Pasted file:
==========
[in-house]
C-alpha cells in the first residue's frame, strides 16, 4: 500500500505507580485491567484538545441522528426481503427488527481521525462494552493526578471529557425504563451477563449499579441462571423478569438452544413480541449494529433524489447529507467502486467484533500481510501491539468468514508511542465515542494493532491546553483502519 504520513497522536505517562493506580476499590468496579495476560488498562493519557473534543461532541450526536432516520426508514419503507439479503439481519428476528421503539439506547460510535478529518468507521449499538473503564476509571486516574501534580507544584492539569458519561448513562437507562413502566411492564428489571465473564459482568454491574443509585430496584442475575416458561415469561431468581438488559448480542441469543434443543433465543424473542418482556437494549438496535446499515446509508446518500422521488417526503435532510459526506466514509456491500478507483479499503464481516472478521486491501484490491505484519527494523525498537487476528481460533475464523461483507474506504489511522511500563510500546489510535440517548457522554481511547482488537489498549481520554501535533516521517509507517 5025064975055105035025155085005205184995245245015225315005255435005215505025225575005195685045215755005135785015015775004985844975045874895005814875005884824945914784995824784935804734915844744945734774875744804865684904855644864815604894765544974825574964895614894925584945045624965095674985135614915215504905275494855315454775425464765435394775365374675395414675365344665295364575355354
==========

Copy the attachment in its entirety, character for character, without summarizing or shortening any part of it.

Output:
[in-house]
C-alpha cells in the first residue's frame, strides 16, 4: 500500500505507580485491567484538545441522528426481503427488527481521525462494552493526578471529557425504563451477563449499579441462571423478569438452544413480541449494529433524489447529507467502486467484533500481510501491539468468514508511542465515542494493532491546553483502519 504520513497522536505517562493506580476499590468496579495476560488498562493519557473534543461532541450526536432516520426508514419503507439479503439481519428476528421503539439506547460510535478529518468507521449499538473503564476509571486516574501534580507544584492539569458519561448513562437507562413502566411492564428489571465473564459482568454491574443509585430496584442475575416458561415469561431468581438488559448480542441469543434443543433465543424473542418482556437494549438496535446499515446509508446518500422521488417526503435532510459526506466514509456491500478507483479499503464481516472478521486491501484490491505484519527494523525498537487476528481460533475464523461483507474506504489511522511500563510500546489510535440517548457522554481511547482488537489498549481520554501535533516521517509507517 5025064975055105035025155085005205184995245245015225315005255435005215505025225575005195685045215755005135785015015775004985844975045874895005814875005884824945914784995824784935804734915844744945734774875744804865684904855644864815604894765544974825574964895614894925584945045624965095674985135614915215504905275494855315454775425464765435394775365374675395414675365344665295364575355354